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Faces of STC

The Shakespeare Theatre Company’s artistic endeavors are made possible by your partnership with the best directors, the most brilliant costumes and scenery, and a company of superb actors. You are part of an exceptional family that includes 40 full-time scenic, costume, and properties artisans. Countless musicians, electricians, carpenters, lighting technicians, and other essential Company members work to ensure the professionalism and excellence of everything we do.

Below you will find information highlighting three such professionals, who you may never see on our stages, but who ensure the artistry of our productions and programs.






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chrisChristopher Kee Anaya-Gorman: Nothing gets by him

“Here is what makes a good assistant: I’m watching the things that other people aren’t necessarily watching…that’s the biggest thing I can do to support the production, to watch and fill the cracks while we’re still building the show.”

Chris, a Production Assistant, first came to STC in 2011. He begins preparing for a show before rehearsals even begin by anticipating what the incoming actors will need (like notebooks and bound scripts), and taping the layout of the stage on the floor of the rehearsal room, a process that can take up to six hours. Once rehearsals begin, Chris watches attentively as the actors craft their scenes, and takes notes on everything they do so that they may recreate their movements. “The audience may not realize that everything they see on stage is intentional, down to the angle of the teacup handles,” Chris says, “It’s about being diligent about the details.”

Chris enjoys being able to problem-solve in the moment. During rehearsal for The Importance of Being Earnest actor Gregory Woodell, playing Jack Worthing, reads a list of names from a book. In the frenzied scene, Woodell requested actually having the names in front of him. Chris immediately ripped the list from his script, taped it in the prop, and the scene was able to carry on with minimal interruption.

Each night Chris arrives at the theatre two hours before show time and performs a comprehensive check of everything on and backstage. This ranges from water stations for the actors, to the prop tables that house each and every item that is brought on stage during the show, a checklist of up to 22 pages. Just before the curtain rises Chris does a last-minute “paranoia check” to be sure that the carefully choreographed progression of each show will run smoothly and flawlessly each night. “That’s why the actors perform and that’s why we support them,” he says. “We want to give people that great time at the theatre.”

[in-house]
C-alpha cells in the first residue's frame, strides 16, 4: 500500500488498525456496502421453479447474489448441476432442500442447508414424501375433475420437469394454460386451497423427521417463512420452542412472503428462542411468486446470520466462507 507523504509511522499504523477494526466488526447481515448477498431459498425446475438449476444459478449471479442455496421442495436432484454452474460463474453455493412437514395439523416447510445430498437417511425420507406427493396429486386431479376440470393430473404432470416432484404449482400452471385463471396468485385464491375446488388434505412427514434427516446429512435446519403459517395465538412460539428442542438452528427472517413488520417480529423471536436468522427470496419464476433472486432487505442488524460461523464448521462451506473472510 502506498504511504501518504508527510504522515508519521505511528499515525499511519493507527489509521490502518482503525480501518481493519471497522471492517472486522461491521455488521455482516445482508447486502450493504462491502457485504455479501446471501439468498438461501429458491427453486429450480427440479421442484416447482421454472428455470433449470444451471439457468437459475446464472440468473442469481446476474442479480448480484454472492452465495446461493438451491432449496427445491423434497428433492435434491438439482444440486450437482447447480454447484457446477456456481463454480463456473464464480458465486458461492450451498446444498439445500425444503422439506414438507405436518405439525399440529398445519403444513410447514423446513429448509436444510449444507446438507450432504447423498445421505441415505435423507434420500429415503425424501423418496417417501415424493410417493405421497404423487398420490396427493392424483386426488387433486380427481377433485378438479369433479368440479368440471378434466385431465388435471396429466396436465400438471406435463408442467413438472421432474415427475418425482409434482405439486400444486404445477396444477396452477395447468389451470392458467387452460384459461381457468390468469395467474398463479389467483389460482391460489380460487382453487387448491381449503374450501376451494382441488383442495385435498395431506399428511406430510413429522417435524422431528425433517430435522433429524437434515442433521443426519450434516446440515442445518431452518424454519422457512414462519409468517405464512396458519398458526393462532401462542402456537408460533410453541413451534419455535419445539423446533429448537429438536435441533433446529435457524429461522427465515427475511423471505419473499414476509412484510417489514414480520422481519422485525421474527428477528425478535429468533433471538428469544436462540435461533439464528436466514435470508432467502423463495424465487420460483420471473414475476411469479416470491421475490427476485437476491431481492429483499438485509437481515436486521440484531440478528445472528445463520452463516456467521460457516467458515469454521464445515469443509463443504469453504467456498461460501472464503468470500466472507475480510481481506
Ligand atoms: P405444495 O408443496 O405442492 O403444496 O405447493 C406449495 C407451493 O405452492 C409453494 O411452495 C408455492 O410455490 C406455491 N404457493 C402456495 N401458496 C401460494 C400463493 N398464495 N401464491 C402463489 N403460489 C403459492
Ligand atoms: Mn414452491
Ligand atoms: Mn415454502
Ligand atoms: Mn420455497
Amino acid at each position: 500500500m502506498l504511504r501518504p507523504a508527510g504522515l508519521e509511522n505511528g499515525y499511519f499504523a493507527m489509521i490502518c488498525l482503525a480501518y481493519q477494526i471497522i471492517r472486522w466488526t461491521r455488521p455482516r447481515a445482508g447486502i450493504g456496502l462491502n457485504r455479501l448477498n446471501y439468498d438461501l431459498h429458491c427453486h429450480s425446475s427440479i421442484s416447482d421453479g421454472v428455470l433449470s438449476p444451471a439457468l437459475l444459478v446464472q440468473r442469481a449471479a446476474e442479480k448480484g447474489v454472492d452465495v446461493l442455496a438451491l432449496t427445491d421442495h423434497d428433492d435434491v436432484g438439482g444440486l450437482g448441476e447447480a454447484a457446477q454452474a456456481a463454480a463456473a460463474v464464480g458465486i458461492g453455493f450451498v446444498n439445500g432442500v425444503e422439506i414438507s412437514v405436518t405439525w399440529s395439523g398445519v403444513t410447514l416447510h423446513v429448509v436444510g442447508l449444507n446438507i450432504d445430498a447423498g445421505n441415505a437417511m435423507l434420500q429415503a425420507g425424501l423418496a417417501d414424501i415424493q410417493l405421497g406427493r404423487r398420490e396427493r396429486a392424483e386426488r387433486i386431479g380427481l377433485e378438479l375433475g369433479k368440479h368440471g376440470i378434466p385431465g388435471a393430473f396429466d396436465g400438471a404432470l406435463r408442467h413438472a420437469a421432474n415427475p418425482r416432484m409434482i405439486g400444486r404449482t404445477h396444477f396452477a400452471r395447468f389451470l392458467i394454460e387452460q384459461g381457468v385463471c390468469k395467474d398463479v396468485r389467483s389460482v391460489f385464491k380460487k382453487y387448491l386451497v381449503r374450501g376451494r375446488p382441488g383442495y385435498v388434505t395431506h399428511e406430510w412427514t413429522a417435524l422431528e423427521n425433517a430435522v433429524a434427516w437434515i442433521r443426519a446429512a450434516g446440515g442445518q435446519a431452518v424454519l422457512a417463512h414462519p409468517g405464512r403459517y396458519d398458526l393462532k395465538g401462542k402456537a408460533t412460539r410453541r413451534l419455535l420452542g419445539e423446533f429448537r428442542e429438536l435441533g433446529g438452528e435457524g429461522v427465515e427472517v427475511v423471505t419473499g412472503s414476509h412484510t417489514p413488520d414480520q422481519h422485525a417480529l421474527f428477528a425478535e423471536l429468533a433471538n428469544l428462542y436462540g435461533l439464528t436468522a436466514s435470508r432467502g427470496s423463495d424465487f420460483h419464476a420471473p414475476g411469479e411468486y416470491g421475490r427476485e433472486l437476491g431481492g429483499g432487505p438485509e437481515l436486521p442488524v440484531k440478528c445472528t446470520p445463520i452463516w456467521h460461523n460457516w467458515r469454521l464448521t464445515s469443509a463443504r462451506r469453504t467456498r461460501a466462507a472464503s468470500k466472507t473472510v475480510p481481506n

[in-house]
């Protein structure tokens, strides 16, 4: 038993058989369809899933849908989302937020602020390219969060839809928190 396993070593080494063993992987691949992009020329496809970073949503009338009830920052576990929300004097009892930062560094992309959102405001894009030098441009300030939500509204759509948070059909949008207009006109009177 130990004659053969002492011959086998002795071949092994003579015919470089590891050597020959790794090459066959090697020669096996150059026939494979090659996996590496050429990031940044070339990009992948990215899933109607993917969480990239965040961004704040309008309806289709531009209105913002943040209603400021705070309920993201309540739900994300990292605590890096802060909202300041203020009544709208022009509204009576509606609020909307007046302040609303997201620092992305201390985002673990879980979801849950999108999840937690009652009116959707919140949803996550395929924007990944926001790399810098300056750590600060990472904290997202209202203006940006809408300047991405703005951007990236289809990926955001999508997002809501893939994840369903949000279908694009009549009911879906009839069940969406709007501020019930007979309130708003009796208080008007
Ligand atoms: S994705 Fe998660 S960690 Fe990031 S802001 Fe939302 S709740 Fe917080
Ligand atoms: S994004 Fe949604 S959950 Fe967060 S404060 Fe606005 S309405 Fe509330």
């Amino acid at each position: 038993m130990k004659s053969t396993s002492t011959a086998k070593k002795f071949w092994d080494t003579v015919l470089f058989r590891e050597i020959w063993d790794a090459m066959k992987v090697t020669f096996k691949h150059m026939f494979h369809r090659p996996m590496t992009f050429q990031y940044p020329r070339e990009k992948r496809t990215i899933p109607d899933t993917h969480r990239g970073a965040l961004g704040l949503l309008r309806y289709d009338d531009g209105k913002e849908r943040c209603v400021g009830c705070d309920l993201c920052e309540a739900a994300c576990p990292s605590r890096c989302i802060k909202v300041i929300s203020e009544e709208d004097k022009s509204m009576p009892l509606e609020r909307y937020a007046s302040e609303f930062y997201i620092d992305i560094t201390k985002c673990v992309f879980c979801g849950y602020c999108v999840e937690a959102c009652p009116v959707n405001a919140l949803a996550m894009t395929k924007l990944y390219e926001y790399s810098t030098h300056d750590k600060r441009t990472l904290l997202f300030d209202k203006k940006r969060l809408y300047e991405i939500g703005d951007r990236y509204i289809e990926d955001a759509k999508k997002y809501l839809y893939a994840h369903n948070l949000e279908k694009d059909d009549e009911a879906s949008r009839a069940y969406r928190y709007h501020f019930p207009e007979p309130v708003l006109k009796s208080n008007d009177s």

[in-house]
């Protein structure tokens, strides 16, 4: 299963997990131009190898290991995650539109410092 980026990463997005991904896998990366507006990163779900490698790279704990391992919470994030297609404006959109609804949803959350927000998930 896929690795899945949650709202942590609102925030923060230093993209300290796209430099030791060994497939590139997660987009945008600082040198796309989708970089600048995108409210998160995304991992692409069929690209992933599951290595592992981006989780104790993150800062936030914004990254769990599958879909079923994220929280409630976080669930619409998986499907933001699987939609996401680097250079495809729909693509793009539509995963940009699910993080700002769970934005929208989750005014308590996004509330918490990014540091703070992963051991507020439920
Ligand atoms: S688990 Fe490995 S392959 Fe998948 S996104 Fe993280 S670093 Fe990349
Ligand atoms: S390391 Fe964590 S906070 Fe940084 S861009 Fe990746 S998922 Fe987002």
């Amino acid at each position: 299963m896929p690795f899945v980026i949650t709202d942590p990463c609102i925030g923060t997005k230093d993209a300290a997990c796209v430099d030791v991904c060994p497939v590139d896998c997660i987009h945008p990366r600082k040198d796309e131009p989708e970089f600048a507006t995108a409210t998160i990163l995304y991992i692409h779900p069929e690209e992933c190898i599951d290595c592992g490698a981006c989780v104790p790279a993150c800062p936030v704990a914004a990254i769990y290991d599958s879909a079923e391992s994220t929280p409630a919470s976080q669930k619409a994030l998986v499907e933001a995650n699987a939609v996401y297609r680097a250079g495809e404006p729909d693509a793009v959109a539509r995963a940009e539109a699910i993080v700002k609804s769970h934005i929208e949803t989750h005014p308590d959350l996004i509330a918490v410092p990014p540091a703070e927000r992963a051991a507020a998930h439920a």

Of the six shows Chris has worked on, his favorite is a tie between Measure for Measure and The Importance of Being Earnest.

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nafeesaNafeesa Monroe: Renaissance woman

“The best part of teaching is students taking ownership of the text – when they say, ‘This is mine. I understand it.’ There’s a stigma that Shakespeare isn’t for everyone and I work every day to break that down. Shakespeare wrote for the common people too.”

Nafeesa started working behind the scenes in theatre at the age of nine and quickly moved to performing. She went on to receive a Master’s degree from STC’s Academy for Classical Acting at GWU. Soon after, she joined STC as an Affiliated Teaching Artist and shares her love of Shakespeare with students across the DC area. Nafeesa is also a poet, martial artist, former NASA fellow and mathematician. She explains that teaching and acting both tie into mathematics, with certain logic, analysis and processes guiding each.